The Wilson Quarterly

Articles from Vol. 24, No. 2, Spring

Achilles in the White House
Two of Lyndon Johnson's closest aides, Harry McPherson and Jack Valenti, answered questions from an invited audience at a Wilson Center Director's Forum last fall. They were introduced by the Center's Director, Lee H. Hamilton. Lee Hamilton: I'm...
Africa's New Slave Trade
"My Career Redeeming Slaves" by John Eibner, in Middle East Quarterly (Dec. 1999), 1500 Walnut St., Ste. 1050, Philadelphia, Pa. 19102-3523; and "The False Promise of Slave Redemption" by Richard Miniter, in The Atlantic Monthly (July 1999), 77 N....
American Exceptionalism
In Europe, the exceptionalism of the United States has never been in serious dispute ["Still the Exceptional Nation?" WQ, Winter '00]. Anti-American sentiment and a fascination with a unique political and economic system that promises the "pursuit...
America's Ignorant Voters
This year's election is sure to bring more lamentations about voter apathy. No less striking is the appalling political ignorance of the American electorate. Every week, the Tonight Show's Jay Leno takes to the streets of Los Angeles to quiz innocent...
Curfew Chimera
In their frenzied enactment of juvenile curfew ordinances over the past 10 years, U.S. cities have glided over a fairly obvious question: Do the laws actually work? Although curfews have attracted a great deal of scholarly attention, most investigative...
Defending Land Mines
"Landmines: Why the Korea Exception Should Be the Rule" by John F. Troxell, in Parameters (Spring 2000), US. Army War College, 122 Forbes Ave., Carlisle, Pa. 17013-5238. Citing the need to defend South Korea from attack by North Korea, the United...
Democracy without Farmers
The family farm in America has all but vanished, and with it we are losing centuries of social and civic wisdom imparted by the agrarian life. The American is a new man, who acts upon new principles; he must therefore entertain new ideas and form...
Do Negative Ads Really Hurt?
"The Effects of Negative Political Advertisements: A Meta-Analytic Assessment" by Richard R. Lau et al.; "Do Negative Campaigns Mobilize or Suppress Turnout? Clarifying the Relationship between Negativity and Participation" by Kim Fridkin Kahn and...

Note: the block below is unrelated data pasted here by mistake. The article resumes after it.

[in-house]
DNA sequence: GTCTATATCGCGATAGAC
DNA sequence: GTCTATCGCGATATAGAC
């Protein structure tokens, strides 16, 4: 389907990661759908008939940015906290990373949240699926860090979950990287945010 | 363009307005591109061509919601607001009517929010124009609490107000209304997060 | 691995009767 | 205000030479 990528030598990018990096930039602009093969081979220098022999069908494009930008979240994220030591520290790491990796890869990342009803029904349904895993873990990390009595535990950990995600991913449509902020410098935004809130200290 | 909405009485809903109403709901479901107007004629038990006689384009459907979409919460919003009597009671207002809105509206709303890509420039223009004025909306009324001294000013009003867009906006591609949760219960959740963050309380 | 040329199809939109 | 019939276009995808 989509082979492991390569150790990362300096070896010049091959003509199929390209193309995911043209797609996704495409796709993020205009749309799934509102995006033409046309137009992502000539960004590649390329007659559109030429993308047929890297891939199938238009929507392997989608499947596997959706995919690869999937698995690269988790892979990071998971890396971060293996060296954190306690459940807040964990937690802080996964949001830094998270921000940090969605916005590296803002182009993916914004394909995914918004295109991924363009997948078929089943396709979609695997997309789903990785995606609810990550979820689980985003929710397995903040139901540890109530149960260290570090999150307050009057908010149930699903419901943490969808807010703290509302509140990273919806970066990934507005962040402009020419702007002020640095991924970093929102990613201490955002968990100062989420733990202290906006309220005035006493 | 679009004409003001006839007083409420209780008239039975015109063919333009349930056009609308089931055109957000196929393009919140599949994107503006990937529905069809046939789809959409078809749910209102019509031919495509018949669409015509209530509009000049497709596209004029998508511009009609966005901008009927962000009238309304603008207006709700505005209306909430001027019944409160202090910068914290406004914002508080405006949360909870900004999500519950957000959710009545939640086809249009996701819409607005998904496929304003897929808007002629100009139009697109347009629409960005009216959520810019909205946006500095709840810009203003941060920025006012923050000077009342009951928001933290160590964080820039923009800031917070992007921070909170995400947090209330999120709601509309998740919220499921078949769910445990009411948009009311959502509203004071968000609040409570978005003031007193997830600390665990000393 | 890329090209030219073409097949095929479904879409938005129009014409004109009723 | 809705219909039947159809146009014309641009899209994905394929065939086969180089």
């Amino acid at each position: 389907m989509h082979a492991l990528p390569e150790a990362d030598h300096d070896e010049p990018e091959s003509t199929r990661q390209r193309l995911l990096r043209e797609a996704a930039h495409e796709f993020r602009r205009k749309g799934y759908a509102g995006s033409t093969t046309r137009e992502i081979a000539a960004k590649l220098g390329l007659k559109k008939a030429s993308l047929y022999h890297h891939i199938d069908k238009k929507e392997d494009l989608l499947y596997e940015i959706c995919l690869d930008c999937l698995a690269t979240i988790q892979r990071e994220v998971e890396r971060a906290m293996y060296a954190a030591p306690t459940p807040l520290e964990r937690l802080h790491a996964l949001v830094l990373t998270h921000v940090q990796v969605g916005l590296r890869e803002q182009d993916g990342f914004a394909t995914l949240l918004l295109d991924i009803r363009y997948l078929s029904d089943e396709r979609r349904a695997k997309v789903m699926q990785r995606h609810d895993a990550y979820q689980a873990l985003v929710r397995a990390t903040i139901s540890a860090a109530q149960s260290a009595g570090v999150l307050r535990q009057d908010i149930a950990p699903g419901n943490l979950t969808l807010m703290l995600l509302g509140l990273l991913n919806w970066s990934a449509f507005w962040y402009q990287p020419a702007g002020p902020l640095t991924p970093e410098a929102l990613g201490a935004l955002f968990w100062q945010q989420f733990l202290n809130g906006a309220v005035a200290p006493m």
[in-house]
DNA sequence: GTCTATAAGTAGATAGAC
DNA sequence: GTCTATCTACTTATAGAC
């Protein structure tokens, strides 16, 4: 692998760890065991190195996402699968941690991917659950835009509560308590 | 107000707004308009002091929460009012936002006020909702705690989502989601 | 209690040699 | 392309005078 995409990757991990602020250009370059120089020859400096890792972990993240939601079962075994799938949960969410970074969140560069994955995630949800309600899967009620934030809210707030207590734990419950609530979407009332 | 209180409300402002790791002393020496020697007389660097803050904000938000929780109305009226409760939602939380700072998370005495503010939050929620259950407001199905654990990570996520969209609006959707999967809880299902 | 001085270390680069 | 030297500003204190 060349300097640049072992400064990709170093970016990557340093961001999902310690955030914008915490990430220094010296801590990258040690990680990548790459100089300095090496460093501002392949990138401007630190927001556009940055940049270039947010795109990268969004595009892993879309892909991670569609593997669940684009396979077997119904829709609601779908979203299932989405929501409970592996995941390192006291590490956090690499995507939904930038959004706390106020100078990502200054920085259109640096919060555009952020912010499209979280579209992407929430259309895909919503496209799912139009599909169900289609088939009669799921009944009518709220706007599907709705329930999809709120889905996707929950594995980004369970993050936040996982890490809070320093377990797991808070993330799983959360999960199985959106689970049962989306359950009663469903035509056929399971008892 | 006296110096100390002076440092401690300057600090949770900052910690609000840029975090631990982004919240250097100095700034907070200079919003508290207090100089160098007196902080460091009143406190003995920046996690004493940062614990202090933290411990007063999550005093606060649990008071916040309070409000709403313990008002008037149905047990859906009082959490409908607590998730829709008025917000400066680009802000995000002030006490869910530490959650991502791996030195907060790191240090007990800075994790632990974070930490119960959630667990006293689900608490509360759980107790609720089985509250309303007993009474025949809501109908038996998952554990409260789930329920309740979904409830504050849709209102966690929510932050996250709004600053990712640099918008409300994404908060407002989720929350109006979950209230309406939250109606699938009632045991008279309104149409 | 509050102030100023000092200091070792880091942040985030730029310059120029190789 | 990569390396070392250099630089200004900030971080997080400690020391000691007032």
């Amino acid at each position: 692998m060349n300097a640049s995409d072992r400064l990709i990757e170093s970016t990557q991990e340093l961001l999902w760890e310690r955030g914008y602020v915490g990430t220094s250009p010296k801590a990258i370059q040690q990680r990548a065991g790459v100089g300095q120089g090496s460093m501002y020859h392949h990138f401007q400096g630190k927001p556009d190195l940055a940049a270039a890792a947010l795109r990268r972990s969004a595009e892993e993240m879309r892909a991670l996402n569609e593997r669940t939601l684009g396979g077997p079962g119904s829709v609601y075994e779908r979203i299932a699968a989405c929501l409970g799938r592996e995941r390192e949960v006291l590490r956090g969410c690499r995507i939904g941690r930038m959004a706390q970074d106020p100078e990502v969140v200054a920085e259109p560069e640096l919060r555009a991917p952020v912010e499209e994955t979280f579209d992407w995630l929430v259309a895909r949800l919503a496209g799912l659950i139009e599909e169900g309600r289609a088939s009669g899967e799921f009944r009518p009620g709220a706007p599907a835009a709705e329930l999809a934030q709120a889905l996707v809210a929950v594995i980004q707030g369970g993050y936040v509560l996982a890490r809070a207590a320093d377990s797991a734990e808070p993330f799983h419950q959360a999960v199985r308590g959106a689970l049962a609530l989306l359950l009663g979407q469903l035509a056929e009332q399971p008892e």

Editor's Comment
It's the rare scholar who can also call himself a farmer, and it's only somewhat less rare that a scholar brings his learning to bear on public questions. Victor Davis Hanson, the author of "Democracy without Farmers" (see p. 68), can lay claim to...
"Emerging Issues in Environmental Policy."
A conference, Sept. 30, 1999, cosponsored by the Wilson Center's Division of United States Studies and the Governance Institute. Though the immediate environmental outlook for the rest of the world is far less rosy, in the United States and other...
Europe's Jobless Blues
"Inequality and Unemployment in Europe: The American Cure" by James K. Galbraith, Pedro Conceicao and Pedro Ferriera, in New Left Review (Sept-Oct. 1999), 6 Meard St., London WIV 3HR, England. Most economists blame Europe's stubbornly high unemployment...
Hurrah for Big Media!
"Big Is Beautiful" by Jack Shafer, in Slate (Jan. 13, 2000), www.slate.msn.com. When Time Warner (old media) and America Online (new) announced their merger this year, the usual suspects once again complained that media conglomeration is bad, bad,...
If You Squint, It's a Picasso
A 28-painting forgery shook the art world last winter, serving as an unwelcome public reminder of the blossoming art forgery trade. The Canyon Suite, a collection of watercolors held by the Kemper Museum of Contemporary Art in Kansas City, Missouri,...
In Deepest Beethoven
"The Sublime Beethoven" by Dmitri Tymoczko, in Boston Review (Dec. 1999-Jan. 2000), E53-407, Massachusetts Institute of Technology, Cambridge, Mass. 02139. Ludwig van Beethoven (1770-1827) moved music far beyond the beautiful, into "the sphere of...